5 Tips for Taking Better Fireworks Photos with iPhone
Heading out to watch a fireworks show (it is the 4th of July you know) and plan to use your iPhone as your primary camera? Be sure to use these five tricks for taking the best possible fireworks pictures with your iPhone… it’s not quite a DSLR, but with some proper technique you can still capture great firework images with the iPhone.
1: Enable HDR & Keep Original Version
HDR takes multiple photos at different exposures, then automatically combines them together into a single image using software. For shooting something like fireworks, HDR can be particularly advantageous because the different exposure images often capture light-trails and other details that a single image may not capture.
Turning HDR on is easy, once you’re in the Camera app just tap on the “HDR Off” button until it’s highlighted in yellow and says “HDR On”.
You’ll also want to keep the original picture because it lets you determine which is the best image to keep. If the HDR version is crummy, ditch it and keep the original, or vice versa. If you turned that feature off, just turn it back on again: Settings > Photos & Camera > Keep Normal Photo
2: Use Exposure Lock for Optimal Lighting
Once you get a picture or two that you’re happy with, use Exposure Lock to lock in the exposure details so that your future fireworks shots will come out just as good.
Exposure Lock is super easy to enable, just tap and hold on the camera screen in the region where you want to lock the exposure and lighting to. You’ll know it’s on when “AE/AF LOCK” appears at the top of the Camera screen in yellow.
Using Exposure Lock also locks the focus, which for shooting distant objects doesn’t matter quite as much, but as of now there’s no way to lock exposure separately from focus.
3: Take Many Pictures & Shoot Often
Shooting often is the dirty secret of most professional digital photographers, they make take 100 pictures and only keep a handful that turned out particularly great. You can apply that same theory to your iPhone shots when capturing tricky lighting situations like fireworks. There’s not much to this, so just take a lot of pictures with HDR, and later in the evening when the firework show is over you can go through and cull the images you don’t want anymore.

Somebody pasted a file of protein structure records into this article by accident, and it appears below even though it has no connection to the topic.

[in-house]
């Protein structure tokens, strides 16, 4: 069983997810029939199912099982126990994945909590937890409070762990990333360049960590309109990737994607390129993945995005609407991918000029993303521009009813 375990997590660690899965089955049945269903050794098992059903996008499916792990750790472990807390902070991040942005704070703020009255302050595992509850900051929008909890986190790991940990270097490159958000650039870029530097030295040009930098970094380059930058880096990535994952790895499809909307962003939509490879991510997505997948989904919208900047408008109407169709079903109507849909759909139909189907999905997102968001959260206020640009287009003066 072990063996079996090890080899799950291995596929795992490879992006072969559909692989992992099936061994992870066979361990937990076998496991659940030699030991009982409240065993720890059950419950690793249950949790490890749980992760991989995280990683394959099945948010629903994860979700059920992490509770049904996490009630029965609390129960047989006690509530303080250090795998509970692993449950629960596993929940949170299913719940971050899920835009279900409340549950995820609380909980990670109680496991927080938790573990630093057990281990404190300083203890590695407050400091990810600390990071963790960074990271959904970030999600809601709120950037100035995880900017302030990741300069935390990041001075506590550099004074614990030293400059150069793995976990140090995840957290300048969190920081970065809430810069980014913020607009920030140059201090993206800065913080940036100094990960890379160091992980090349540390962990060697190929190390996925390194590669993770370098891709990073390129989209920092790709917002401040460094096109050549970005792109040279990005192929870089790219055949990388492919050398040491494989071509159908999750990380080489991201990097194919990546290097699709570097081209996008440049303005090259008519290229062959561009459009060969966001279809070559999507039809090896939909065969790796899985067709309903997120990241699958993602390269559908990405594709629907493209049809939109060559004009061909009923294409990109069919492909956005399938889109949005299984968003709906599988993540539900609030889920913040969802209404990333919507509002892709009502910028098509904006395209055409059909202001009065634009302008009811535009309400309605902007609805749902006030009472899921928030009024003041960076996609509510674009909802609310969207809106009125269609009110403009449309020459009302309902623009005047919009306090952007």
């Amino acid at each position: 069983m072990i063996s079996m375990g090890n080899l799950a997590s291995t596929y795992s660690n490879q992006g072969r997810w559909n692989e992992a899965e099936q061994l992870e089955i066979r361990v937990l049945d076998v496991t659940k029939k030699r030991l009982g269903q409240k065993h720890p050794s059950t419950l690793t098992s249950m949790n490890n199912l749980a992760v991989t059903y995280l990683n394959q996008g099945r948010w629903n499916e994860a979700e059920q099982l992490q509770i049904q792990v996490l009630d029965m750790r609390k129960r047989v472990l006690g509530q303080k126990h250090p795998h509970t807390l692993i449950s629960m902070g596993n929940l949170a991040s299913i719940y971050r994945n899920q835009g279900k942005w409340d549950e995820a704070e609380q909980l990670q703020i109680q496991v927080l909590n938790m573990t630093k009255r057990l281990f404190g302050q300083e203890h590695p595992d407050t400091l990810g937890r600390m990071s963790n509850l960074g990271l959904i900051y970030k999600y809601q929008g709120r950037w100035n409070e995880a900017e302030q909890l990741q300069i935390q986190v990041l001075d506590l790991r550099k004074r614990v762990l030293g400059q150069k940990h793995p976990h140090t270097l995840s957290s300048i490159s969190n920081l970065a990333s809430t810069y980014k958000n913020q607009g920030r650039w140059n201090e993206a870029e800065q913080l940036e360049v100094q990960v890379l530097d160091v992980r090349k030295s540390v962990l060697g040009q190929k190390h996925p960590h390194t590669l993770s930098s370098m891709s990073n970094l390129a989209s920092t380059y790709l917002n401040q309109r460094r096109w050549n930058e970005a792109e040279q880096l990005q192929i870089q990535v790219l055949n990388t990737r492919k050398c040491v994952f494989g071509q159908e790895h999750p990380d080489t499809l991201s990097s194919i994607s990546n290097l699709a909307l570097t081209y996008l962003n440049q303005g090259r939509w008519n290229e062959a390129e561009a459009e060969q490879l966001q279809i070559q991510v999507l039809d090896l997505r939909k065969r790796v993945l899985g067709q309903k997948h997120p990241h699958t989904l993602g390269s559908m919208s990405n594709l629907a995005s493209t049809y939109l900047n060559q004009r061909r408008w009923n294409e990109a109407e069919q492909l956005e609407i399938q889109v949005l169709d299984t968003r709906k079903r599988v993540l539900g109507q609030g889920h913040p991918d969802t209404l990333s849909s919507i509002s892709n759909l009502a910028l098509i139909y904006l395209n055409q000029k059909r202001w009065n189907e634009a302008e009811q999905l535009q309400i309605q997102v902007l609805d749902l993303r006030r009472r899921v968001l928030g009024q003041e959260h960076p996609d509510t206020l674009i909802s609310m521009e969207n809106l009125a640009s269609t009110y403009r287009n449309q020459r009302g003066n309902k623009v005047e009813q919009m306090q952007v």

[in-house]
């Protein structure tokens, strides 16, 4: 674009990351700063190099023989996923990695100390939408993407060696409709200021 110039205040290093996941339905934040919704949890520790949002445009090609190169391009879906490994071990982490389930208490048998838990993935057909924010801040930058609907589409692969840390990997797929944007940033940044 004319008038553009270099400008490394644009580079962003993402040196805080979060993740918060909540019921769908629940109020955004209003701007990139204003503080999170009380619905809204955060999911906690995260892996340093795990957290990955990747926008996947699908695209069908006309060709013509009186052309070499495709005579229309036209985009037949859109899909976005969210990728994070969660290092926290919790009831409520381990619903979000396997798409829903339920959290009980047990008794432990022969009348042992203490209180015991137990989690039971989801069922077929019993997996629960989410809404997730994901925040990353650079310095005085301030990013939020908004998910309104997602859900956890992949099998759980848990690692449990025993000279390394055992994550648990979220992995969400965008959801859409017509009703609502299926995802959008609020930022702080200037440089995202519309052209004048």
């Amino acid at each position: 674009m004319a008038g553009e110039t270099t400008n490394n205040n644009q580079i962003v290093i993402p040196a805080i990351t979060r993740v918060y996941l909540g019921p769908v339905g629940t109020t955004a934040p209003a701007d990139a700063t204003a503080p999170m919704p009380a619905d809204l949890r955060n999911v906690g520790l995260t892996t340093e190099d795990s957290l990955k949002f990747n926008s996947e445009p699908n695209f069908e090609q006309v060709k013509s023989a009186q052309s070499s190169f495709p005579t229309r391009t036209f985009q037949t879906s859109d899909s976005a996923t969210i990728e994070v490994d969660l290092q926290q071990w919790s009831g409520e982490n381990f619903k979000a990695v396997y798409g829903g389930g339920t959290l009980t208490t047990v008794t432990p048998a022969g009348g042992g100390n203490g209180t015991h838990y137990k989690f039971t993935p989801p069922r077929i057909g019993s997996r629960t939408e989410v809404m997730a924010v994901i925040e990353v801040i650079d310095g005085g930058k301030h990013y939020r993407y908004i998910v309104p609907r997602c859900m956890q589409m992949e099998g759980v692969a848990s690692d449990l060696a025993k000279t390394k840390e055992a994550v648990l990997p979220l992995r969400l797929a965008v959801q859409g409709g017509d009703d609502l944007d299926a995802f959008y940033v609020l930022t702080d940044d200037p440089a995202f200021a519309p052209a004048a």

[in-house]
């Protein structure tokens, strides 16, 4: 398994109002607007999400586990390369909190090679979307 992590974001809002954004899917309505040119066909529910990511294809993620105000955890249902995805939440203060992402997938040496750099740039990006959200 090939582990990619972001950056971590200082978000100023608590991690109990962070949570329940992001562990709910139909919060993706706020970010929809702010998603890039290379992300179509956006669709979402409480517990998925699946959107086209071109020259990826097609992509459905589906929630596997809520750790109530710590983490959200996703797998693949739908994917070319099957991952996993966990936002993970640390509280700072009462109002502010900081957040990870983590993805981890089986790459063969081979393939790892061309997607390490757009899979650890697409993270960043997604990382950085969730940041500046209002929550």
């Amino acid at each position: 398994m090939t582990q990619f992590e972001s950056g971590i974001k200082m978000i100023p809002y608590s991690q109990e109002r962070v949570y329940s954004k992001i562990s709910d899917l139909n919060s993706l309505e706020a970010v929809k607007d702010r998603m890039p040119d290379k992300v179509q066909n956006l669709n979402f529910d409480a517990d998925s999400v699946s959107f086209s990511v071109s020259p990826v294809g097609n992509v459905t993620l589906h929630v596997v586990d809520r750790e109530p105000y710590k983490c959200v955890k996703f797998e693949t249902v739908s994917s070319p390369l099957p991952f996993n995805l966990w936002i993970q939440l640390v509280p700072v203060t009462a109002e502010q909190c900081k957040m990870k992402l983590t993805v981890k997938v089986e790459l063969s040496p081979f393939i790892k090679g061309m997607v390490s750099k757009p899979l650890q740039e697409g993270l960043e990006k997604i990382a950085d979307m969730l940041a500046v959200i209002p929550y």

4: Try Burst Mode
iPhone Burst Mode takes many photos in rapid succession, which is great for moving objects. Sometimes this can work well with fireworks too, so try it out. It’s easy to use, just hold down the Camera button to shoot photos in bursts. This is sort of a variation of the above trick, which is to shoot a lot of pictures. You’ll want to
Optional: Try Slow Shutter Cam
SlowShutterCam is a third party app that allows you to take light trail and motion blur images by leaving the iPhone lens ‘open’ like a traditional camera. Slow Shutter Cam works surprisingly well, but for best results you’ll want to keep the iPhone very still, either using a tripod (yes they make mini-tripods for the iPhone) or by improvising and leaning the iPhone against an object like a picnic table or an upside down hotdog bun.
Whatever you use and whatever you try, have fun out there! Enjoy the fireworks!
- Run out of storage in the middle of the show? Use this workaround to keep shooting photos even when the Camera tells you the iPhone doesn’t have enough storage
- Join your burst mode photos together into animated GIFS, right on your iPhone if you capture a great sequence of a bursting firework display
- Shooting with an iPad instead? Access the iPad camera from the lock screen with Siri